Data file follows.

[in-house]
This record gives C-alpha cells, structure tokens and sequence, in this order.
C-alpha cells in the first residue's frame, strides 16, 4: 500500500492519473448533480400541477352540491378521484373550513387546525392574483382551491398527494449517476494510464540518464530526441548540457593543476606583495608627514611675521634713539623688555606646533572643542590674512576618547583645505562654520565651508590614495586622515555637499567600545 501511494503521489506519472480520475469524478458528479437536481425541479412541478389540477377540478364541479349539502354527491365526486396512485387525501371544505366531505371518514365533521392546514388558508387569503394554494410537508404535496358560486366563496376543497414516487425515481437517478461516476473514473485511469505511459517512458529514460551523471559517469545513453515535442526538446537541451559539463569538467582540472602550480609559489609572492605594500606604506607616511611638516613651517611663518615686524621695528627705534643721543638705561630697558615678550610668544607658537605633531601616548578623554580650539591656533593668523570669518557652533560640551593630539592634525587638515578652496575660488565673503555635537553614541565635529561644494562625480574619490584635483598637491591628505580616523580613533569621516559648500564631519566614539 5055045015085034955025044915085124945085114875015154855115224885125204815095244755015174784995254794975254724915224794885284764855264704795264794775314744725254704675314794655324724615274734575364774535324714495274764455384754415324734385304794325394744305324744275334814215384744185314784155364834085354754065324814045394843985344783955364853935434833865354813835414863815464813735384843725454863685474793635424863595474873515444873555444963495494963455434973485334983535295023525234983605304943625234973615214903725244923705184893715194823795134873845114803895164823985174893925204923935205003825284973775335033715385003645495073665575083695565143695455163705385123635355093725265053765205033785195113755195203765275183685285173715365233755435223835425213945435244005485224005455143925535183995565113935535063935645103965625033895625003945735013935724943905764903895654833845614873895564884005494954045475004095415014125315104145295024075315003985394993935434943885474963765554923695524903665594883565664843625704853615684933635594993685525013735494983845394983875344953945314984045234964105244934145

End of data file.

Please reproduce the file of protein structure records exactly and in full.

[in-house]
This record gives C-alpha cells, structure tokens and sequence, in this order.
C-alpha cells in the first residue's frame, strides 16, 4: 500500500492519473448533480400541477352540491378521484373550513387546525392574483382551491398527494449517476494510464540518464530526441548540457593543476606583495608627514611675521634713539623688555606646533572643542590674512576618547583645505562654520565651508590614495586622515555637499567600545 501511494503521489506519472480520475469524478458528479437536481425541479412541478389540477377540478364541479349539502354527491365526486396512485387525501371544505366531505371518514365533521392546514388558508387569503394554494410537508404535496358560486366563496376543497414516487425515481437517478461516476473514473485511469505511459517512458529514460551523471559517469545513453515535442526538446537541451559539463569538467582540472602550480609559489609572492605594500606604506607616511611638516613651517611663518615686524621695528627705534643721543638705561630697558615678550610668544607658537605633531601616548578623554580650539591656533593668523570669518557652533560640551593630539592634525587638515578652496575660488565673503555635537553614541565635529561644494562625480574619490584635483598637491591628505580616523580613533569621516559648500564631519566614539 5055045015085034955025044915085124945085114875015154855115224885125204815095244755015174784995254794975254724915224794885284764855264704795264794775314744725254704675314794655324724615274734575364774535324714495274764455384754415324734385304794325394744305324744275334814215384744185314784155364834085354754065324814045394843985344783955364853935434833865354813835414863815464813735384843725454863685474793635424863595474873515444873555444963495494963455434973485334983535295023525234983605304943625234973615214903725244923705184893715194823795134873845114803895164823985174893925204923935205003825284973775335033715385003645495073665575083695565143695455163705385123635355093725265053765205033785195113755195203765275183685285173715365233755435223835425213945435244005485224005455143925535183995565113935535063935645103965625033895625003945735013935724943905764903895654833845614873895564884005494954045475004095415014125315104145295024075315003985394993935434943885474963765554923695524903665594883565664843625704853615684933635594993685525013735494983845394983875344953945314984045234964105244934145